Vegetables Every Day: The Definitive Guide to Buying and Cooking Today's Produce With over 350 Recipes
by Jack Bishop
If you find yourself in daily dread of how to fix those vegetables that Mom always told you to eat, your lifeline is here. Unique and tempting recipes are abundant in Jack Bishop's Vegetables Every Day. Throughout the book's 66 chapters--one for each vegetable he includes in the book--Bishop features the retail availability of the specific veggie, the best season to find the most flavorful choice, and which characteristics to look for in a good specimen. He also includes recommendations for best preparation and which spices and herbs will best support and enhance the flavor of the vegetable of choice.
VARIETY IS THE SPICE OF LIFE
The other day I was in my usual supermarket, (which shall remain nameless since I teach cooking classes for them), searching for my beloved Pepsi, a 12-pack of cans to be exact. As I perused the soda section I encountered vanilla Pepsi, cherry Pepsi, Lemon Pepsi, caffeine-free Pepsi, and diet Pepsi. EVERYTHING but regular good ole fashioned Pepsi. There was not one 12-pack, 6-pack, or case for that matter, of regular Pepsi. Hello? Anybody home? Obviously we're overdoing it with the bells and whistles.
BUYING VEGETABLES FOR TWO
Whether you are newlyweds or a couple now finding themselves with an "empty nest", knowing how much vegetables to buy for two servings can be tricky.
VEGETARIAN SHEPHERD'S PIE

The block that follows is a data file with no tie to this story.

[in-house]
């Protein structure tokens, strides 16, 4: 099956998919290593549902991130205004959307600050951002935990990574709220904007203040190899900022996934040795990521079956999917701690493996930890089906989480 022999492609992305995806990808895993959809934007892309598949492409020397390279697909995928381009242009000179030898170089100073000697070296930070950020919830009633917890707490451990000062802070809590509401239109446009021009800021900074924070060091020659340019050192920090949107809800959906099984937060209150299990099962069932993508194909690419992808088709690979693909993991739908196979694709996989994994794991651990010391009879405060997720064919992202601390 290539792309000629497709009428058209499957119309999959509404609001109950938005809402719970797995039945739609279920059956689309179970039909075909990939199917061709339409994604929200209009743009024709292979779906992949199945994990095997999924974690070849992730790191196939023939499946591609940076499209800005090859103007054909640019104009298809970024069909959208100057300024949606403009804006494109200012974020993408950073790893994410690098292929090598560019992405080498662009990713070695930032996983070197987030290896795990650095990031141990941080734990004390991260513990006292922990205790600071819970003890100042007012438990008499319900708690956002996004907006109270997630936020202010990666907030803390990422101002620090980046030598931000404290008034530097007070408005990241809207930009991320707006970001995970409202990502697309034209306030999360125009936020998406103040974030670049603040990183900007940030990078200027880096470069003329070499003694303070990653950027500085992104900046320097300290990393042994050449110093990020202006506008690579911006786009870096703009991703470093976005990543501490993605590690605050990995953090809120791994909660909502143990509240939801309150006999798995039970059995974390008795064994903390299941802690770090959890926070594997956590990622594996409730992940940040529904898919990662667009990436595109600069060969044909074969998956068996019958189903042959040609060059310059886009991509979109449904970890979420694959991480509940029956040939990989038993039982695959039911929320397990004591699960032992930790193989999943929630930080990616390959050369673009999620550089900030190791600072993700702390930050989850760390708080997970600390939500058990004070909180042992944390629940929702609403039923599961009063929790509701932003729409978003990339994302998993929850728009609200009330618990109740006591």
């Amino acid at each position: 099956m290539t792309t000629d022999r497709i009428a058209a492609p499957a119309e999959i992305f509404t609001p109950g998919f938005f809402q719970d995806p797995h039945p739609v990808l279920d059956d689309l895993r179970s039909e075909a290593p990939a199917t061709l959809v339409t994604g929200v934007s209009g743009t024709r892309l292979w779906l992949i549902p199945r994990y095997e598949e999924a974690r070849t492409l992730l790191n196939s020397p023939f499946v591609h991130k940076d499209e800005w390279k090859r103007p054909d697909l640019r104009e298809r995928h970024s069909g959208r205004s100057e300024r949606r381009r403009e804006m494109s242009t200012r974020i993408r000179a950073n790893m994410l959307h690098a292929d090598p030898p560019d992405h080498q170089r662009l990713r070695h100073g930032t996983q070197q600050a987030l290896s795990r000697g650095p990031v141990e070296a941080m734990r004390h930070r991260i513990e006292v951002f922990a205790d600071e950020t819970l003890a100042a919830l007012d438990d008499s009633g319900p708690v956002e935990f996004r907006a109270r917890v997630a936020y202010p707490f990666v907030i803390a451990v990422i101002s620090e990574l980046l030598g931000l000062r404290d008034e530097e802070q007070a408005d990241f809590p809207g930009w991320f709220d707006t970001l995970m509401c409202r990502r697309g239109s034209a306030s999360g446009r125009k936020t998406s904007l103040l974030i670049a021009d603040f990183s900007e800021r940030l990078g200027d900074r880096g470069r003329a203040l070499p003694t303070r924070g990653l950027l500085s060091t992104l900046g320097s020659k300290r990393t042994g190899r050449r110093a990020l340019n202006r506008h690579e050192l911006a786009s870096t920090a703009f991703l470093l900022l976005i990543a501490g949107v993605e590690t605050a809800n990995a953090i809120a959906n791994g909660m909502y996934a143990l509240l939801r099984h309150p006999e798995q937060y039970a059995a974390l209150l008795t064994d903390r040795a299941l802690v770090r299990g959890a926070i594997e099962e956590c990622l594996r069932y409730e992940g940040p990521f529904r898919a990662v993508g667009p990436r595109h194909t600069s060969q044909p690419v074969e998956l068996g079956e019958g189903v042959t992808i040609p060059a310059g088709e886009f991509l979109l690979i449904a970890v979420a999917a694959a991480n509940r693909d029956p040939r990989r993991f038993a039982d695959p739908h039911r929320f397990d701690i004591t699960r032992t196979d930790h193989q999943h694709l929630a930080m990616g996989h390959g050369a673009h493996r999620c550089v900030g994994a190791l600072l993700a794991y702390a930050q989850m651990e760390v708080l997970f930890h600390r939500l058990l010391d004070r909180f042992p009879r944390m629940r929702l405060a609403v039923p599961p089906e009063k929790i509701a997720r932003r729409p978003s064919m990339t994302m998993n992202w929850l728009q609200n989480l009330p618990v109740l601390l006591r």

This version of vegetarian Shepherd's Pie is very satisfying, thanks to the meaty portabella mushrooms used for the filling.
FOOD FACTS: VEGETABLES
Just what vitamins can be found in an carrot? Where does asparagus come from? What is the best way to store potatoes? Find out the facts!
MOSAIC PLANT STAND
Dress up a plain wooden stool with colorful mosaic marbles. Easy and stylish, great for your garden decor. Read more...
DENIM DIARY FOR GIRLS
Does your daughter need privacy? Then it's time to make her very own private diary. All you need are some old jeans, a few supplies, and a lot of imagination. makes a great gift!
INTERGRATING DAILY LIFE WITH READING COMPREHENSION
On top of the general surge of hormones, young people are prone to experience depression. Stuck at the crossroads of adulthood, adolescents customarily feel low on the totem pole of life when they're under a lot of stress and duress.
VEGGIE BLANCHING - MICROWAVE
Fresh vegetables may be blanched in the microwave.
Prepare the vegetables as desired (whole, chopped,
etc.) and place in microwave casserole. Microwave on
High power (100%) for 3-4 minutes per pound, covered,
stirring or rearranging halfway through the time. Plunge
immediately into ice cold water to cool. Drain, pack and
freeze. Microwaved vegetables are HEALTHIER! More
nutrients, especially Vitamin C, are retained when
microwaved than when conventionally blanched or cooked.
While there are many reasons for teaching kids to cook -- less expensive than eating out, preserves family heritage, etc, the most important
reason is that by teaching your child to cook, you're giving him a better chance to be a healthy grown-up. Enabling your child with the ability
to appreciate freshness and to transform ingredients into tasty foods opens their eyes to making wiser choices about what to eat...